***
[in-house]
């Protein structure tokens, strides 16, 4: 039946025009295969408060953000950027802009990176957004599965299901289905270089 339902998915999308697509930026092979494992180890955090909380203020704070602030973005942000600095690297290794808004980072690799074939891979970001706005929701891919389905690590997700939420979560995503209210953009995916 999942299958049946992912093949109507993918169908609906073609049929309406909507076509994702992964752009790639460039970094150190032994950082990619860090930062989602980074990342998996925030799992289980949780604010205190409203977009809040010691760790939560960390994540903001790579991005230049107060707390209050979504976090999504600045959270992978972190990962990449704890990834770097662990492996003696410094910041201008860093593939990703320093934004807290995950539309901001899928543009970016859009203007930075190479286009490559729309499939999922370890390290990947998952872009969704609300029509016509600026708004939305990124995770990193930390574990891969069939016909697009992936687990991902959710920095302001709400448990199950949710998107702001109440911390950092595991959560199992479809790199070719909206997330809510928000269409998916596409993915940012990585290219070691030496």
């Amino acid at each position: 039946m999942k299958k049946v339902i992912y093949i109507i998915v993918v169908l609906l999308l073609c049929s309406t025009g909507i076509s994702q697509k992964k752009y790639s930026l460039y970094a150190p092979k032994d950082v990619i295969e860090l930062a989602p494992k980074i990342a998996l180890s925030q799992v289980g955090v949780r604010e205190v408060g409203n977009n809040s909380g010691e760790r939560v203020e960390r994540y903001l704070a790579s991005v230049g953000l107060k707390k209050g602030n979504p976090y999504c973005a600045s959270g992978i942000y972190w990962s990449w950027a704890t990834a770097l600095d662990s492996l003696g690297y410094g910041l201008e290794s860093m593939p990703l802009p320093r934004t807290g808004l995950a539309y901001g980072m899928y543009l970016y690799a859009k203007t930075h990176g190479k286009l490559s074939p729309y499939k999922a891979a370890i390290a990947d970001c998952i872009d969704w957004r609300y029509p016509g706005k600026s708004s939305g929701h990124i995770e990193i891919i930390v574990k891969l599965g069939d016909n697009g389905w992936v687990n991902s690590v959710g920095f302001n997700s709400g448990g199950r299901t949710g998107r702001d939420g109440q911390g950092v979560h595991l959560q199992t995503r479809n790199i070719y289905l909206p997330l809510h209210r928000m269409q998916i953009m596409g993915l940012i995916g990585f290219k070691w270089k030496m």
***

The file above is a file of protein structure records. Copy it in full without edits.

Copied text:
[in-house]
């Protein structure tokens, strides 16, 4: 039946025009295969408060953000950027802009990176957004599965299901289905270089 339902998915999308697509930026092979494992180890955090909380203020704070602030973005942000600095690297290794808004980072690799074939891979970001706005929701891919389905690590997700939420979560995503209210953009995916 999942299958049946992912093949109507993918169908609906073609049929309406909507076509994702992964752009790639460039970094150190032994950082990619860090930062989602980074990342998996925030799992289980949780604010205190409203977009809040010691760790939560960390994540903001790579991005230049107060707390209050979504976090999504600045959270992978972190990962990449704890990834770097662990492996003696410094910041201008860093593939990703320093934004807290995950539309901001899928543009970016859009203007930075190479286009490559729309499939999922370890390290990947998952872009969704609300029509016509600026708004939305990124995770990193930390574990891969069939016909697009992936687990991902959710920095302001709400448990199950949710998107702001109440911390950092595991959560199992479809790199070719909206997330809510928000269409998916596409993915940012990585290219070691030496």
């Amino acid at each position: 039946m999942k299958k049946v339902i992912y093949i109507i998915v993918v169908l609906l999308l073609c049929s309406t025009g909507i076509s994702q697509k992964k752009y790639s930026l460039y970094a150190p092979k032994d950082v990619i295969e860090l930062a989602p494992k980074i990342a998996l180890s925030q799992v289980g955090v949780r604010e205190v408060g409203n977009n809040s909380g010691e760790r939560v203020e960390r994540y903001l704070a790579s991005v230049g953000l107060k707390k209050g602030n979504p976090y999504c973005a600045s959270g992978i942000y972190w990962s990449w950027a704890t990834a770097l600095d662990s492996l003696g690297y410094g910041l201008e290794s860093m593939p990703l802009p320093r934004t807290g808004l995950a539309y901001g980072m899928y543009l970016y690799a859009k203007t930075h990176g190479k286009l490559s074939p729309y499939k999922a891979a370890i390290a990947d970001c998952i872009d969704w957004r609300y029509p016509g706005k600026s708004s939305g929701h990124i995770e990193i891919i930390v574990k891969l599965g069939d016909n697009g389905w992936v687990n991902s690590v959710g920095f302001n997700s709400g448990g199950r299901t949710g998107r702001d939420g109440q911390g950092v979560h595991l959560q199992t995503r479809n790199i070719y289905l909206p997330l809510h209210r928000m269409q998916i953009m596409g993915l940012i995916g990585f290219k070691w270089k030496m």